What’s the future for the Catalan innovation system? (Part 2)

“The Quadruple Helix”, what does it mean? 

The RIS3CAT, as every smart specialization strategy now in Europe, is reproducing the wording of the European documents promoting this novel approach. The problem is that this new model, called Quadruple Helix, doesn't seem to influence too much to our local policy makers that continue to believe  in an innovation system driven by the old actors of the Triple Helix, companies, research centers and public administrations. 

Nevertheless some radical change is happening in the innovation systems during the last years with the coming of the Internet. An open digital infrastructure is allowing the opening of the innovation systems. What is happening is in the words of MIT professor von Hippel, the “democratization of innovation”. The Quadruple Helix is the expression of such change. More and more we will hear about “citizen driven innovation”, “co-creation”, “crowdsourcing”, “user-driven innovation”, and so on. This is the new thing in the innovation literature.

So in the Guide to Research and Innovation Strategies for Smart Specialization, produced by the IPTS of the European Commission, we can read the fourth principles of Smart Specialization strategies:

Box 3 - The four Cs of smart specialization

  • (Tough) Choices and Critical mass: limited number of priorities on the basis  of own strengths and international specialisation – avoid duplication and fragmentation  in the European  Research  Area  –  concentrate  funding  sources  ensuring  more   effective budgetary management
  • Competitive Advantage: mobilise talent by matching RTD + I capacities and  business needs through an entrepreneurial discovery process
  • Connectivity and Clusters: develop world class clusters and provide arenas for  related variety/cross-sector links internally in the region and externally, which drive specialised technological diversification – match what you have with what the rest of the world has
  • Collaborative Leadership: efficient innovation systems as a collective endeavour based on public-private partnership (quadruple helix) – experimental platform to give voice to un-usual suspects 1.


The “un-usual suspects” are just a vague term to open up the smart specialization strategies to every actor beyond the usual suspects of the Triple Helix that has defined during last decades what is and what not innovation is.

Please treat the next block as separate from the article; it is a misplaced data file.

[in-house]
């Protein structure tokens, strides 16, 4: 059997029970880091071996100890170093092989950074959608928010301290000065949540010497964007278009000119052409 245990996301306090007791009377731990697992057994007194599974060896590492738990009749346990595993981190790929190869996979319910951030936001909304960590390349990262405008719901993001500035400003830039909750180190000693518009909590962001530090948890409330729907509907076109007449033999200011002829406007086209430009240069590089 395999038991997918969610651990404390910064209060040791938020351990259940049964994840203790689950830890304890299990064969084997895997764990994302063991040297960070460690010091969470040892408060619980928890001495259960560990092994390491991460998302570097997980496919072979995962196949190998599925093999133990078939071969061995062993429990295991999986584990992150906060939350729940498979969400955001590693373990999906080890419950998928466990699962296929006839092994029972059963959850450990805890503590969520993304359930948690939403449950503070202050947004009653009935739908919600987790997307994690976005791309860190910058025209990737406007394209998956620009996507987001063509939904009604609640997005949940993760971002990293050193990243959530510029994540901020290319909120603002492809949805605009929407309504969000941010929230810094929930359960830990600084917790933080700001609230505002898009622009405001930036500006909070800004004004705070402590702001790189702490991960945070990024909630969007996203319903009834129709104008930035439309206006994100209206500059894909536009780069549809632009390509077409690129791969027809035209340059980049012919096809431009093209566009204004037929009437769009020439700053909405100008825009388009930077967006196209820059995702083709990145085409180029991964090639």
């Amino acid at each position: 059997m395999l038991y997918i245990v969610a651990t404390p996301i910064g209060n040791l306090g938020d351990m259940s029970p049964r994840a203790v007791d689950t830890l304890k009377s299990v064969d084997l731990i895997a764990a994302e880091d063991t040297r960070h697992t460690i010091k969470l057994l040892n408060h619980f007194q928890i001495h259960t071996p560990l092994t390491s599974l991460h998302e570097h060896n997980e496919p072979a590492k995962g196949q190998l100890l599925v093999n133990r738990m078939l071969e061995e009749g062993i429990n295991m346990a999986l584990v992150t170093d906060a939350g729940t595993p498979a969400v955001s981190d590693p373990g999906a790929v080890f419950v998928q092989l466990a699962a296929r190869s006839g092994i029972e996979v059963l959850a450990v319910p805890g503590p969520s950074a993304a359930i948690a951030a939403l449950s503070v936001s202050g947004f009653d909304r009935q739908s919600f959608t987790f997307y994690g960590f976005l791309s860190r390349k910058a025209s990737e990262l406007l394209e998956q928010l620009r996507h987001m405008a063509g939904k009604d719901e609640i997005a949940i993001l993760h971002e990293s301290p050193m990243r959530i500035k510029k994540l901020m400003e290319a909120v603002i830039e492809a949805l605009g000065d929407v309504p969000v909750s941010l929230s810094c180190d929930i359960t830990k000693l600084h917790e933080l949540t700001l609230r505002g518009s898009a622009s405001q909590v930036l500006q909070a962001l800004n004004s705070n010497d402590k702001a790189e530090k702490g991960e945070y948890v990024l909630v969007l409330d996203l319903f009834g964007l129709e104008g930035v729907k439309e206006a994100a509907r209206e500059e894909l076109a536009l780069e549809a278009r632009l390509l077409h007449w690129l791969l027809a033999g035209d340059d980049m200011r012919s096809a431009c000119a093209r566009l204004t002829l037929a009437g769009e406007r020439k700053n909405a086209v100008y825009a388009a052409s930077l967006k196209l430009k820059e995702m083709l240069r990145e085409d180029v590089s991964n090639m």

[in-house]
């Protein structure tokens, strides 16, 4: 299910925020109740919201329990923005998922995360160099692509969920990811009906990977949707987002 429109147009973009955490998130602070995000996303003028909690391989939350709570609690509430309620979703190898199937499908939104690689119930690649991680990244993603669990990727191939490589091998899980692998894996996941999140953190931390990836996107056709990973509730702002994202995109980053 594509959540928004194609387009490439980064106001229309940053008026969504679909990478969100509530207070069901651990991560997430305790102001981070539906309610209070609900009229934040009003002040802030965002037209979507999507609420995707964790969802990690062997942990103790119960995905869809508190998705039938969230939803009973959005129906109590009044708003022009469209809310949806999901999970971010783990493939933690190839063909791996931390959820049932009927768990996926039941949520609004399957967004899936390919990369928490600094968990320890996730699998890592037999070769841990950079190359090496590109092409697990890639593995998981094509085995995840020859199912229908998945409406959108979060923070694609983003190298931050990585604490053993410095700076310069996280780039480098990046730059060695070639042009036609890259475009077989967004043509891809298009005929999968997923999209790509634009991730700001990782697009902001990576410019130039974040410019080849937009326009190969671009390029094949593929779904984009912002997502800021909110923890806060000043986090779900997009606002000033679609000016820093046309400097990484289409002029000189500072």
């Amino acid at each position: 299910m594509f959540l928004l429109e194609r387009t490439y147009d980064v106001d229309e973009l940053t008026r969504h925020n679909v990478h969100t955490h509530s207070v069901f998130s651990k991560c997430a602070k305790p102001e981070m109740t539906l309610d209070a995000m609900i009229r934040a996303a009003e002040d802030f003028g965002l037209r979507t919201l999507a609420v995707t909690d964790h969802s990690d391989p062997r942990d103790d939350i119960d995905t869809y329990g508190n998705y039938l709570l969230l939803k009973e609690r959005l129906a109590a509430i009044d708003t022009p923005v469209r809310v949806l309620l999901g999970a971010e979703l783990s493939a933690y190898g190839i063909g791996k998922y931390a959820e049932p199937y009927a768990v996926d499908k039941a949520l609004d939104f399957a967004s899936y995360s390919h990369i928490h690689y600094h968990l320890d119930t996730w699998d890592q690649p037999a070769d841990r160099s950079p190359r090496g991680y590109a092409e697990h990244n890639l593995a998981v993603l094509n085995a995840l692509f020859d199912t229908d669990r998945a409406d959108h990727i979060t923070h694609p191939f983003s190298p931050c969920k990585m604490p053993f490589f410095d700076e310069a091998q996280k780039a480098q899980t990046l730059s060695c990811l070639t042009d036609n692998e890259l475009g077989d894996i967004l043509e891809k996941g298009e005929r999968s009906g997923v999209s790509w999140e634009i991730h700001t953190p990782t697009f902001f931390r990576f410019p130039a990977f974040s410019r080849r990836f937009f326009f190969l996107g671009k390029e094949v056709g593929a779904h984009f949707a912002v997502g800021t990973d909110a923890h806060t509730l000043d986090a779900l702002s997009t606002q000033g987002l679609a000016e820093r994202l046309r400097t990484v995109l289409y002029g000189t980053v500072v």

In a more explicit terms, the Smart Specialization Strategy group takes position against the old models in favour of the new one: “ In particular, in order to guarantee a livelier and truly place-based entrepreneurial process of discovery that generates intensive experimentation and discoveries, it is imperative that new demand-side perspectives, embodied in innovation-user or interest groups of consumers, are represented along with intermediaries who offer a knowledge-based but market-facing perspective. This means that the traditional, joint-action management model of the triple helix, based on the interaction among the academic world, public authorities, and the business community, should be extended to include a fourth group of actors representing a range of innovation users, obtaining what is called a quadruple helix. This is the necessary organisational counterpart of an open and user-centred innovation policy, because it allows for a greater focus on understanding latent consumer needs, and more direct involvement of users in various stages of the innovation process. RIS3 processes can develop environments with both support and utilize user-centred innovation activities also with the aim of securing better conditions to commercialize R&D efforts.” (ibid: 38)

Finally, the European group goes beyond the traditional vision of innovation supporting a more broad vision: “The quadruple helix allows for a variety of innovations other than the ones strongly based on technology or science, in the spirit of the wide concept of innovation at the basis of RIS3, but it requires significant flexibility, adaptation of processes, acquisition of new skills, and potential re-distribution of power among organisations.” (ibid:38)

i2CAT Foundation has leaded in Catalonia since 2006 this vision of an “open and user-centred innovation policy” for a simple reason: this is the model of innovation that comes from the Internet era. Our strategy was and continues to be helping Catalonia to lead in Europe and worldwide this new innovation model based. Founding members of the European Network of Living Labs, we have worked extensively to promote a fourth helix organizations internally and externally in other cities like Barcelona, Mataró, Cornellà, Vilanova i la Geltrú teaming with citizen driven institutions like Guifi.net or promoting recently city-wide living labs in the city of Barcelona with the local government. Nevertheless, all this effort has not being recognized in the RIS3CAT strategy still drafted by the traditional actors of the system with little to none participation of the “un-usual suspects”. 

Nevertheless, the reality is stubborn and finally through the Directorate of Telecommunication and Information Society of the Generalitat the new approach to the citizen driven innovation is progressing step by step. The fact that the new director general comes from a municipality with a culture of living labs is showing that, at least from the IT community, things can be seen in a different way. A SmartCAT strategy that puts the accent in this user-driven innovation model is possible and will count with all the support of the i2CAT Foundation.  If in the 90s the Internet Society popularizes the motto “Internet is for everyone”, now we could say according with the new times, “innovation is for everyone”. 

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